Policymakers have been injecting emergency money every working day since the natural disaster struck, Bloomberg reports.
Attempts to counter the country's biggest post-war disaster have seen the Group of Seven nations intervening in a coordinated effort to weaken the yen.
Lenders' deposits with the central bank are expected to swell 146 per cent - leaping from 17.7 trillion yen ($218 billion) yesterday (March 21st) to reach 43.6 trillion yen today.
Liquidity has now surpassed the 36.4 trillion yen recorded in March 2004.
At this time, the central bank was attempting to battle against deflation by opting for quantitative easing measures.
Researcher at Totan Research Toshiaki Terada said: "The BoJ is firmly sticking to its promise of pumping a massive amount of cash into the banking system."
The expert added: "Even though Japanâs money market is already flooded with cash, there is still the risk that cash demand from lenders will suddenly surge."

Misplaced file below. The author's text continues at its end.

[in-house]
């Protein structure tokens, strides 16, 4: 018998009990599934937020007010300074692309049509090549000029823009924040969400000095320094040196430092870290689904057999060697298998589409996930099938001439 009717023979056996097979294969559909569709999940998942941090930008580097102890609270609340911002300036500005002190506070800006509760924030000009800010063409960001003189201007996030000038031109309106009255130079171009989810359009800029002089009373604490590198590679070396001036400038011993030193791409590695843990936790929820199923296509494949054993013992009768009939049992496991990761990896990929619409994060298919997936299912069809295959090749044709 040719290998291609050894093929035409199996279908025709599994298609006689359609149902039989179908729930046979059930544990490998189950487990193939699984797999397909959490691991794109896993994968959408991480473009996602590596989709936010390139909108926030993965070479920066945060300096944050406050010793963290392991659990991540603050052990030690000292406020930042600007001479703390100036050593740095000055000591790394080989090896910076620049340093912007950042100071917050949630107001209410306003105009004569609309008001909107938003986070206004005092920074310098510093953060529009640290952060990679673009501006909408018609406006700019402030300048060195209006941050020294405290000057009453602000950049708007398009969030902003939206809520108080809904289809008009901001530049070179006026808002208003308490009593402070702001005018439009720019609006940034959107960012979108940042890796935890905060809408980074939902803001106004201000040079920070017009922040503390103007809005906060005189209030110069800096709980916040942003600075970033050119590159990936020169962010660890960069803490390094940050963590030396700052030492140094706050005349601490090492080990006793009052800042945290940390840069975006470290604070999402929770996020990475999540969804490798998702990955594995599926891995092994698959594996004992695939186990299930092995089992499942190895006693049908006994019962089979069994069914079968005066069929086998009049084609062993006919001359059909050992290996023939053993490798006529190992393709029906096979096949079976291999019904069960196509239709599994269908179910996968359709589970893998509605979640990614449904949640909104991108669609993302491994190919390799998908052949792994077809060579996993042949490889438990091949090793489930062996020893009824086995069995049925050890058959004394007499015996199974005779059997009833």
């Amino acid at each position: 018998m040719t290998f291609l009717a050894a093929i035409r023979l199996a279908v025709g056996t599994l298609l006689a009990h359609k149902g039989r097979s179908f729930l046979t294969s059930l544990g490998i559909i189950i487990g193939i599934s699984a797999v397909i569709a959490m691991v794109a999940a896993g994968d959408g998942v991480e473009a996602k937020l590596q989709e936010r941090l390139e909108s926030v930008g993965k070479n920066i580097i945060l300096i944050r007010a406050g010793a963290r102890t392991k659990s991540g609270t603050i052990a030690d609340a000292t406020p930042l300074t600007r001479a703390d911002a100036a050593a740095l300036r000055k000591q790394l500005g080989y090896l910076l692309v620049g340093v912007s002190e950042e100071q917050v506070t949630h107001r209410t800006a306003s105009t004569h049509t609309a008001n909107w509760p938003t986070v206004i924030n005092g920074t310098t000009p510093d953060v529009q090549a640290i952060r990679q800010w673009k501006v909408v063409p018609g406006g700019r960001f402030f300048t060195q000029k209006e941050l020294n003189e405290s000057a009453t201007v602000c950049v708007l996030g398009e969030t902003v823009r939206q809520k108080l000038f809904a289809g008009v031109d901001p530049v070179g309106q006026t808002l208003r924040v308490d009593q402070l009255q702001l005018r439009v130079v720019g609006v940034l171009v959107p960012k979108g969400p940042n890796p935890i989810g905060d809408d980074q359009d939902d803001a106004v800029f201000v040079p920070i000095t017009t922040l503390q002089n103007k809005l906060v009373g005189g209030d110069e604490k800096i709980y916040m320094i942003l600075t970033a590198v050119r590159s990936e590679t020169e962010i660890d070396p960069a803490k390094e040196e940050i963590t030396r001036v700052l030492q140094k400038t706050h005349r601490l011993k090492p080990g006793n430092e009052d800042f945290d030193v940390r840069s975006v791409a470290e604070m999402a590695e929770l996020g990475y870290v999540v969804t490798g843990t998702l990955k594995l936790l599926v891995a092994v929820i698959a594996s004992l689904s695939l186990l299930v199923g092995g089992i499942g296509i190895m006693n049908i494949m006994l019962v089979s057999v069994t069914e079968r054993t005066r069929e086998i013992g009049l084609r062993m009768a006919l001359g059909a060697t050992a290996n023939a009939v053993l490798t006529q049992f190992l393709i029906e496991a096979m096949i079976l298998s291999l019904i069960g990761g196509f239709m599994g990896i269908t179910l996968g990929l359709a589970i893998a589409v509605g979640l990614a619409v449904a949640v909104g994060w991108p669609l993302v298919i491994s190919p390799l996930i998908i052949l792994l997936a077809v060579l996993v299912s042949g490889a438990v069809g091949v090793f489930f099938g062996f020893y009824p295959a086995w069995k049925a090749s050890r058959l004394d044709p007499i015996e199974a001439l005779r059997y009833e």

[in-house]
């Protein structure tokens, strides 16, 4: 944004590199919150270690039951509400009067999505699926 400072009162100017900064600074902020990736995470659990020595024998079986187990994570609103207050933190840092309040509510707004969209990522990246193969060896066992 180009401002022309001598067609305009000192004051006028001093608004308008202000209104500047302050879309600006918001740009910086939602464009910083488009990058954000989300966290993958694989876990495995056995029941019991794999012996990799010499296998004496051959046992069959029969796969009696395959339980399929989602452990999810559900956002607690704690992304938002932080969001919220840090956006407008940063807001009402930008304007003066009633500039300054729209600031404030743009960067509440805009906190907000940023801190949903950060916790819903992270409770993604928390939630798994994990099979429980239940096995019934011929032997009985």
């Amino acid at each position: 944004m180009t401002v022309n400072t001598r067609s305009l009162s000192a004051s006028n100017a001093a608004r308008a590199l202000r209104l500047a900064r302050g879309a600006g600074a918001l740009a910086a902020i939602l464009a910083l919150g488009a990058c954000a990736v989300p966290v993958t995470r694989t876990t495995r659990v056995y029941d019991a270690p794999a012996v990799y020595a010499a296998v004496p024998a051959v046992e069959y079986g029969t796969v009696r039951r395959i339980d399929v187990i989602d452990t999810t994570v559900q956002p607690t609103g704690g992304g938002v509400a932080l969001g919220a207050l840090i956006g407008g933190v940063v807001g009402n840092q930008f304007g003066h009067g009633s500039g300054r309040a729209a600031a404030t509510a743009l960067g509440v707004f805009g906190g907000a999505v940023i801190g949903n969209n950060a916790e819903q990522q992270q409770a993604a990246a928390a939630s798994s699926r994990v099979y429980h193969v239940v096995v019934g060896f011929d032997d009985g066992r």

Hiroshi Watanabe, an economist at the Daiwa Institute of Research in Tokyo, noted: "The central bank is trying to prevent any business failures that could be caused by a shortage of cash."
He explained that liquidity in the markets could be restricted if companies and individuals in Japan decide to hoard money as a reaction to the crisis.
The BoJ needs to pour extra funds into the system - as it is doing - in order to counter this, Mr Watanbe added.
Earlier in the week, the World Bank predicted that it would take around five years for Japan to rebuild following the earthquake and tsunami.
The organisation also claimed the country's gross domestic product is likely to remain stifled throughout mid-2011.
By Claire Archer